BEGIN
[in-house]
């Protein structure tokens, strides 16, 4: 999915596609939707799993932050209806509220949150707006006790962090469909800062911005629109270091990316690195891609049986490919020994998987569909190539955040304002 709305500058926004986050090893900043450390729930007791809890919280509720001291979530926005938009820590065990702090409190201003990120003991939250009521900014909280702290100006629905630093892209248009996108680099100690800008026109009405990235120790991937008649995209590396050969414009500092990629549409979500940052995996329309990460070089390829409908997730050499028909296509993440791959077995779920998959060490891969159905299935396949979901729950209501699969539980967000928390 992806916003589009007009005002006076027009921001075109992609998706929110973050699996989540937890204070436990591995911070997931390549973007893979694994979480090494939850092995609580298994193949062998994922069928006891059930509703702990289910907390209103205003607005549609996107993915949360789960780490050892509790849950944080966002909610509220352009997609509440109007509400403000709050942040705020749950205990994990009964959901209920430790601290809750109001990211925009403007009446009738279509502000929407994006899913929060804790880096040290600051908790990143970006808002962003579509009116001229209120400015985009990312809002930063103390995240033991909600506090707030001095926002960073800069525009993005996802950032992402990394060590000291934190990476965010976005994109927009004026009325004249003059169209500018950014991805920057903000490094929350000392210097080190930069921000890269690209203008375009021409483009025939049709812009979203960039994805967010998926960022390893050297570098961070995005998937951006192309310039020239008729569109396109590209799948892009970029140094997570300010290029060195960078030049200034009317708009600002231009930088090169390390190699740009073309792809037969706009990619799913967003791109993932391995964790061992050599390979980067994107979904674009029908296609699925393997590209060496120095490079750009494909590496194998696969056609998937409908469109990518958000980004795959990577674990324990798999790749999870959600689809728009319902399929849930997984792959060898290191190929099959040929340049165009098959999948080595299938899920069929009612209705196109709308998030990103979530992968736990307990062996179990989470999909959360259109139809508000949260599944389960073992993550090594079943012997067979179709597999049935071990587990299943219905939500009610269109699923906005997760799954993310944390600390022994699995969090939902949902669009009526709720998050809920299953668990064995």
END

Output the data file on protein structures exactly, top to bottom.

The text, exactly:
[in-house]
């Protein structure tokens, strides 16, 4: 999915596609939707799993932050209806509220949150707006006790962090469909800062911005629109270091990316690195891609049986490919020994998987569909190539955040304002 709305500058926004986050090893900043450390729930007791809890919280509720001291979530926005938009820590065990702090409190201003990120003991939250009521900014909280702290100006629905630093892209248009996108680099100690800008026109009405990235120790991937008649995209590396050969414009500092990629549409979500940052995996329309990460070089390829409908997730050499028909296509993440791959077995779920998959060490891969159905299935396949979901729950209501699969539980967000928390 992806916003589009007009005002006076027009921001075109992609998706929110973050699996989540937890204070436990591995911070997931390549973007893979694994979480090494939850092995609580298994193949062998994922069928006891059930509703702990289910907390209103205003607005549609996107993915949360789960780490050892509790849950944080966002909610509220352009997609509440109007509400403000709050942040705020749950205990994990009964959901209920430790601290809750109001990211925009403007009446009738279509502000929407994006899913929060804790880096040290600051908790990143970006808002962003579509009116001229209120400015985009990312809002930063103390995240033991909600506090707030001095926002960073800069525009993005996802950032992402990394060590000291934190990476965010976005994109927009004026009325004249003059169209500018950014991805920057903000490094929350000392210097080190930069921000890269690209203008375009021409483009025939049709812009979203960039994805967010998926960022390893050297570098961070995005998937951006192309310039020239008729569109396109590209799948892009970029140094997570300010290029060195960078030049200034009317708009600002231009930088090169390390190699740009073309792809037969706009990619799913967003791109993932391995964790061992050599390979980067994107979904674009029908296609699925393997590209060496120095490079750009494909590496194998696969056609998937409908469109990518958000980004795959990577674990324990798999790749999870959600689809728009319902399929849930997984792959060898290191190929099959040929340049165009098959999948080595299938899920069929009612209705196109709308998030990103979530992968736990307990062996179990989470999909959360259109139809508000949260599944389960073992993550090594079943012997067979179709597999049935071990587990299943219905939500009610269109699923906005997760799954993310944390600390022994699995969090939902949902669009009526709720998050809920299953668990064995």